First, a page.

What tips do you have for others who want to grow their career-related income?
The military is not for everyone but it worked for me. My military career has been kind and stable. The job you pick has a huge impact on your quality of life. My job is not a sea based job. I’ve only been away from my kids for six months in 23 years. At that time I was a single parent and was given a two week notice that I was leaving for six months and I was overseas. Their father and I are not on the best of terms but he will take them if needed.
I always try to make the best of the situation. I have never gone to the duty station that I wanted but I have always enjoyed the adventure while I was there. I am an adventure seeker and like new experiences.
The military paying for my education and my education have been the biggest tools in increasing my income. I have utilized tuition assistance and GI Bill to finance two associate degrees, one bachelor’s degree, one master’s degree and one doctorate degree. The highest student loan balance I have ever had was $11,000. When I used my GI Bill, I had to pay up front for my tuition and the VA paid me later so I took out loans but paid them off aggressively.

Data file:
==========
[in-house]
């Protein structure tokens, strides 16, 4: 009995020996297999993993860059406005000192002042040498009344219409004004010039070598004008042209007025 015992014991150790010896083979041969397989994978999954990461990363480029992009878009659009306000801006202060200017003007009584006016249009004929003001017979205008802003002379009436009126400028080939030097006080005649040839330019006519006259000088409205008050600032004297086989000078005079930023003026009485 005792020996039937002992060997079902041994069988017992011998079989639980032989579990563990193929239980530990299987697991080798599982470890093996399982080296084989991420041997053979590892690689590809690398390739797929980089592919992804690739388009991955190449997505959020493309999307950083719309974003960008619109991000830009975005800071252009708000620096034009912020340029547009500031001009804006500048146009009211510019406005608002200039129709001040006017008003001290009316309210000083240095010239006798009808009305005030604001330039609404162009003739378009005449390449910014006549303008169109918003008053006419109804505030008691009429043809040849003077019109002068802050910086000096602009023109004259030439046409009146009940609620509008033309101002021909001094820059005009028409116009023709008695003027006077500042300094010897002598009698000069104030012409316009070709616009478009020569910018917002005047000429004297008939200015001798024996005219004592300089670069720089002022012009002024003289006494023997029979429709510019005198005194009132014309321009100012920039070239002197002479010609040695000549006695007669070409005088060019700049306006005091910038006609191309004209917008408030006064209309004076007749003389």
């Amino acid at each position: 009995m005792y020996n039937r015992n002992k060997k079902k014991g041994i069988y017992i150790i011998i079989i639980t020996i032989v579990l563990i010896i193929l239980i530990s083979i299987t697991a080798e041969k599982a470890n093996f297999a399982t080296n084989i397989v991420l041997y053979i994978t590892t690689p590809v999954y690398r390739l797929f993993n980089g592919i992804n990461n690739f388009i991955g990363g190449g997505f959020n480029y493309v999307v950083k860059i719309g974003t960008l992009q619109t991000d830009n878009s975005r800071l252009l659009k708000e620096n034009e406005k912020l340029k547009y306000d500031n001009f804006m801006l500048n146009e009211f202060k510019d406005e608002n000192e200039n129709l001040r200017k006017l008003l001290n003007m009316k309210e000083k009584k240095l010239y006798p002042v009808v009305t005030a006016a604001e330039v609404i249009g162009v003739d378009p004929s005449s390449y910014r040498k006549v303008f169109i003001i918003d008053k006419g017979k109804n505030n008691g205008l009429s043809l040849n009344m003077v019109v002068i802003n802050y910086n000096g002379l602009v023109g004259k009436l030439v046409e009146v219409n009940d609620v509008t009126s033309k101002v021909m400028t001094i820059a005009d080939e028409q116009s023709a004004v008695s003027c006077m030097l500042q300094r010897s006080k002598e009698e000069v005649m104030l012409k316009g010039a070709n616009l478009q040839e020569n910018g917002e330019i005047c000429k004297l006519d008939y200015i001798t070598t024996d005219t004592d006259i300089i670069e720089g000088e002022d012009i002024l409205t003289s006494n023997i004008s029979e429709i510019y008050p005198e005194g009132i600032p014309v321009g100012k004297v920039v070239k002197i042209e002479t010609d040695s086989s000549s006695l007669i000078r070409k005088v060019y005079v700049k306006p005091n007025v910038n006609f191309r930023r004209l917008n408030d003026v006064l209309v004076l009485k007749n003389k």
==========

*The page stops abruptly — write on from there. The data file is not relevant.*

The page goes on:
Before I commissioned I was thinking about leaving the service but I did a calculation and found that I would make more as an E-5 in the military then as a registered nurse in the civilian world. I don’t pay any healthcare cost and most of my income is non-taxable.
What’s your work-life balance look like?
My work-life balance is currently excellent and I owe that to my doctorate degree. I am in a non-traditional role for my skill set which allows for tele-working and flexibility. Unlike other primary care providers in the military, I am not required to be in the clinic every day which is a nice change.